The Canvastown district extends along the Pelorus River from Ruatapu in the east to Pelorus Bridge in the west, and up the Wakamarina Valley into the Richmond Range. Early European settlers, especially goldminers after the first days of the goldrush in 1864, banded together to try and get improvements to roads up the Wakamarina to their mining sites. Once the Wakamarina area was changed from a designated forest area to one available for farming, new pressures and pressure groups evolved. Farmers formed a Canvastown Branch of the Farmers Union to deal with issues with the gold subsidy miners received during the depression. The women of the area began a Woman’s Institute branch in 1934.
These groups organised Christmas community events and the very popular Canvastown Races.
Historically there has been more than one entity charged with the creation and maintenance of public buildings in the Canvastown area. The earliest mention of an Incorporated Society was in 1930 in relation to a Canvastown Hall Committee. The hall was probably the Victoria Hall located close to the Pelorus Hotel. This entity paid rates to the council during the 1930’s. The incorporated society was wound up in 1955 to make way for the new Canvastown Memorial Hall built on the same site.
It was in the Victoria Hall on the 4th of April 1914 that a 50th Anniversary Celebration Dinner was organised with 10 of the original Wakamarina miners present having a combined age of 714! The Canvastown Library and Debating Hall was also a very popular community based body. It was built on part of the existing school land and opened 18 July 1910
In 1946/7 Canvastown people applied to have a Memorial Hall built using a Government grant scheme which they could apply to after the war. This was a long winded process with lost documents and poor communication amongst government departments. From old documents it seems they bought the land for the Memorial Hall from the then publican, Mr Kennedy, for three hundred pounds.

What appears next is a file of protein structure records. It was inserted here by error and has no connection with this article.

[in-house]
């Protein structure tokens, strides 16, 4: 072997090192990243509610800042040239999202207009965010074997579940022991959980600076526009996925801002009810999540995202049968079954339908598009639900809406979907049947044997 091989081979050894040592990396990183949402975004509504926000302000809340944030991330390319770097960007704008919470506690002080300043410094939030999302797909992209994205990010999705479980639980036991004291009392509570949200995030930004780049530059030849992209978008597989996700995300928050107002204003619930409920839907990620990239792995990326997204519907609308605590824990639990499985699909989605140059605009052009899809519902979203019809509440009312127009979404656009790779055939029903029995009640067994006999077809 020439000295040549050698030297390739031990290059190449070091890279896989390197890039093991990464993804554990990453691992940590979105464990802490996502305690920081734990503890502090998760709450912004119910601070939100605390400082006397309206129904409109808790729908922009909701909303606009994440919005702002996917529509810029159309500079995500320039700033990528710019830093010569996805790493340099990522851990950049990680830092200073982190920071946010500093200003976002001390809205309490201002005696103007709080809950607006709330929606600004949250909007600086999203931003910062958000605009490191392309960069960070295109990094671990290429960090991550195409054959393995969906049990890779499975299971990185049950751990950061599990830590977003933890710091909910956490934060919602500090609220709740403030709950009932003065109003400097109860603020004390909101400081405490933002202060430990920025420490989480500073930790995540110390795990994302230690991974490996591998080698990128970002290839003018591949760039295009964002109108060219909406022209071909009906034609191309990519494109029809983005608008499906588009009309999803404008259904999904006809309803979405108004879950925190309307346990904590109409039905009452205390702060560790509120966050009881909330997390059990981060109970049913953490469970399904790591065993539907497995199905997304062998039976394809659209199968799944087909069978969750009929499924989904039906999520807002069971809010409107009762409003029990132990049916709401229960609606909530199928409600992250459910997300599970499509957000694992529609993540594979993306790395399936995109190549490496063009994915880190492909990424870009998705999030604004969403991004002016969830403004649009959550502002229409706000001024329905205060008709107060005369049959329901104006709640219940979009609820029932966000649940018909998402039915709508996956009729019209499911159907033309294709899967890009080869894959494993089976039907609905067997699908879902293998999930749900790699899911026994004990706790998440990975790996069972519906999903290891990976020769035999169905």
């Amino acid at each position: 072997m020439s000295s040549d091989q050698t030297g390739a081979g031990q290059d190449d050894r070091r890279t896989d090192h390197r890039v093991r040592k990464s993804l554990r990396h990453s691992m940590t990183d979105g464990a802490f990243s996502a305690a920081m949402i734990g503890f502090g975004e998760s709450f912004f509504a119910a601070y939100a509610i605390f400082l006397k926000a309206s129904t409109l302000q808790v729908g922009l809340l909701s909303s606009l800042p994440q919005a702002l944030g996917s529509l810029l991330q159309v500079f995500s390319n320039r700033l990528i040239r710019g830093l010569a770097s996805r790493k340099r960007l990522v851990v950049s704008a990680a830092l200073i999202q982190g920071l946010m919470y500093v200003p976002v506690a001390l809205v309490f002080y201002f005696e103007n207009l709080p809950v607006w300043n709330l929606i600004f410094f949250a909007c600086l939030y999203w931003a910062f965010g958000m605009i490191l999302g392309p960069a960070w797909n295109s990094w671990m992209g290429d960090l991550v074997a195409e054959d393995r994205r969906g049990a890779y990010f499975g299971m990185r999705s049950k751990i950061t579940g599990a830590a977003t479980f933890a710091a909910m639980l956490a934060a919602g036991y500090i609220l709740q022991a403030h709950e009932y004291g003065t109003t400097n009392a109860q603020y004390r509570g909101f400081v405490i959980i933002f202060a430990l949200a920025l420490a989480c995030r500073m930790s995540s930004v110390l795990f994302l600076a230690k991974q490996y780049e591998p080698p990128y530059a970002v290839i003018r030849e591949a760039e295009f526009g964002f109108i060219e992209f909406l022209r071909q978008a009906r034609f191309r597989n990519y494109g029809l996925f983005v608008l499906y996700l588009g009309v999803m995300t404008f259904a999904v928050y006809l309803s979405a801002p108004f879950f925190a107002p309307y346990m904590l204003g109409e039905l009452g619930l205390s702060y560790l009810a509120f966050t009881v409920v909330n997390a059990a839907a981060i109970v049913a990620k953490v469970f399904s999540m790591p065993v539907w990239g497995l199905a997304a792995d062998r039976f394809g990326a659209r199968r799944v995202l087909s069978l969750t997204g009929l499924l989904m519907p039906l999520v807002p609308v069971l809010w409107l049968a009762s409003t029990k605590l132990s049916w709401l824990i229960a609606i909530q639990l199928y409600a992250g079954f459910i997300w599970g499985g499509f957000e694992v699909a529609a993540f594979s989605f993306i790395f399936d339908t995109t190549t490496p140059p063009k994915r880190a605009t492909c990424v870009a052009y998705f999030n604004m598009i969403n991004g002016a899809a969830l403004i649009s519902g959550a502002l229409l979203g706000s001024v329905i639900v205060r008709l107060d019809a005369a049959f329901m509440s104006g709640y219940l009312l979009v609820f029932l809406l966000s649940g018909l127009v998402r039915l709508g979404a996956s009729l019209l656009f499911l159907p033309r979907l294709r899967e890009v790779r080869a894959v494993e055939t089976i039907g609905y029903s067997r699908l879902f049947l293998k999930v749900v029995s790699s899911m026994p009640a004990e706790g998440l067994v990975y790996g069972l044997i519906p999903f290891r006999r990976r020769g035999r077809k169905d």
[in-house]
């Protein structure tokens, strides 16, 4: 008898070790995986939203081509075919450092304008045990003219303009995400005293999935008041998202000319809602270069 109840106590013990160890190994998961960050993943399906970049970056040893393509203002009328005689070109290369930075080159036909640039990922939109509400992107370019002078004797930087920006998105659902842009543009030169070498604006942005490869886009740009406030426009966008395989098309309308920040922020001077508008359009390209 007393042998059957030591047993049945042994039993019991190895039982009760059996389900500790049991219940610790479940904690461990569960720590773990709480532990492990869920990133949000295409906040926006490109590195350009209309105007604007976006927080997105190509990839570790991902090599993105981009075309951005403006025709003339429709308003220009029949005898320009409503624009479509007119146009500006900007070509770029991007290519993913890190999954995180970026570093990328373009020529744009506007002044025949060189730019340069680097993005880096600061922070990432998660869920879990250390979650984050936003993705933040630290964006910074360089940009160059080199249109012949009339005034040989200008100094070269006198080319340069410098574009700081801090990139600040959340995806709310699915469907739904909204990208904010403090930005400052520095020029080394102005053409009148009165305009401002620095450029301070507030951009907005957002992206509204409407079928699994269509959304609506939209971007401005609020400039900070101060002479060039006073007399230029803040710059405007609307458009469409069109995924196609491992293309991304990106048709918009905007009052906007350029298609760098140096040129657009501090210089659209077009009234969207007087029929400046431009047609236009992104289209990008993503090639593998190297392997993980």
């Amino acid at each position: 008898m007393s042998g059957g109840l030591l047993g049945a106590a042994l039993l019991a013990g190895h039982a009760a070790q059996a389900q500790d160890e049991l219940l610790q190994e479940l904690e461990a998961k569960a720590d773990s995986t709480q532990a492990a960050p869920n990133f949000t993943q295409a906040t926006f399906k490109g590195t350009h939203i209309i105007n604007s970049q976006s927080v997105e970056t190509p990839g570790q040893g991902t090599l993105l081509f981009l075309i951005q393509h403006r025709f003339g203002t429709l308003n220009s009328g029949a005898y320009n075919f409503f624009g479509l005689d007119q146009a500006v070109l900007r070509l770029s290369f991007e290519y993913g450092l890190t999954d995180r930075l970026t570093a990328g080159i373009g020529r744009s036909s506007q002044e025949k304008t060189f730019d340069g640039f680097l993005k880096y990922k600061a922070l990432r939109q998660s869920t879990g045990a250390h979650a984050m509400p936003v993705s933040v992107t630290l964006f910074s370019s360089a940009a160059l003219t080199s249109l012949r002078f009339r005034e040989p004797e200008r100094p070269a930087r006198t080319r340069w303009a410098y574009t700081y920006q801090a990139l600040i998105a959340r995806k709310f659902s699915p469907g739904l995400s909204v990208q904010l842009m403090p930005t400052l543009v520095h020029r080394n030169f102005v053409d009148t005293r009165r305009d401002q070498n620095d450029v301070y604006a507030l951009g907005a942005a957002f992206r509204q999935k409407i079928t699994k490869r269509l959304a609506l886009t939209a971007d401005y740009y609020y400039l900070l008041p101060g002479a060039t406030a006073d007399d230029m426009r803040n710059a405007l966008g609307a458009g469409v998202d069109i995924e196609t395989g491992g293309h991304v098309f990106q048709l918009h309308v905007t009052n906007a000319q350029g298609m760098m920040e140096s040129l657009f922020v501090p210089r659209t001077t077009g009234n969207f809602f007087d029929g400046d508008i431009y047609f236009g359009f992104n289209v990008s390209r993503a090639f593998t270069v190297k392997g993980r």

After enlisting the help of their Member of Parliament, Mr Shand, it finally got off the ground in 1956 when a Memorial Hall Committee and incorporated society was formerly in place with its own letterhead. They received 1,100 pounds as a 1 for 1 subsidy, which they then used to help build the hall. The wonderful murals in the hall were painted by Oriwa Hadden for the princely sum of eighty six pounds and fifteen shillings.
The Memorial Hall Committee took over the management of the dances held in the hall, previously organised by the Social Club, as well as hiring it to the local Pelorus football club, cricket, basketball, bowls, Woman’s Division, play group, highland dancing, mobile kindergarten, church groups, training and political meetings, weddings and birthdays for many years.
The Canvastown Settlers Association organised a monument and celebrations to mark the 100 year anniversary of the Wakamarina Goldrush and suggested Norman Brayshaw write the book “Canvas and Gold”. The monument incorporates the Pelton Wheel of the Smile of Fortune battery at Deep Creek.
Another memorial celebrating gold in the Wakamarina River was erected by the Rutland family near Mountain Camp Creek to commemorate their family involvement in the Wakamarina Goldrush.
In the late 1970’s and 80’s the community became aware the trustees of the hall were all deceased. After a community survey, a new incorporated society was created on the 18th June 1986 at the annual Hall AGM. It was tasked to run the hall and deal with community issues and took the name “Canvastown Settlers Association”. It was at this time work began on up-grading the kitchen, toilets and replacing the roof using funds donated by Government grants, fundraising and the community.
Areas the Canvastown Settlers Association has been and are still active in are:
*The continuing liaison with the Marlborough Catchment Board and then the Marlborough District Council on river protection and flood prevention works-including stop banks and protection works on river banks on both the Pelorus and Wakamarina rivers.
*Road improvements and safety issues
*Name changes of roads, lanes etc.
* The building and maintenance of a solar powered TV transmitter on The Burn overlooking the Wakamarina and Pelorus valleys during the 1970’s
*Lobbying for a public telephone and toilet block.
*Rural Postal delivery after the Canvastown Post Office was closed
*Co-ordinating a local emergency response system for flood, fire and other emergency events
*Organising local celebratory events for the community.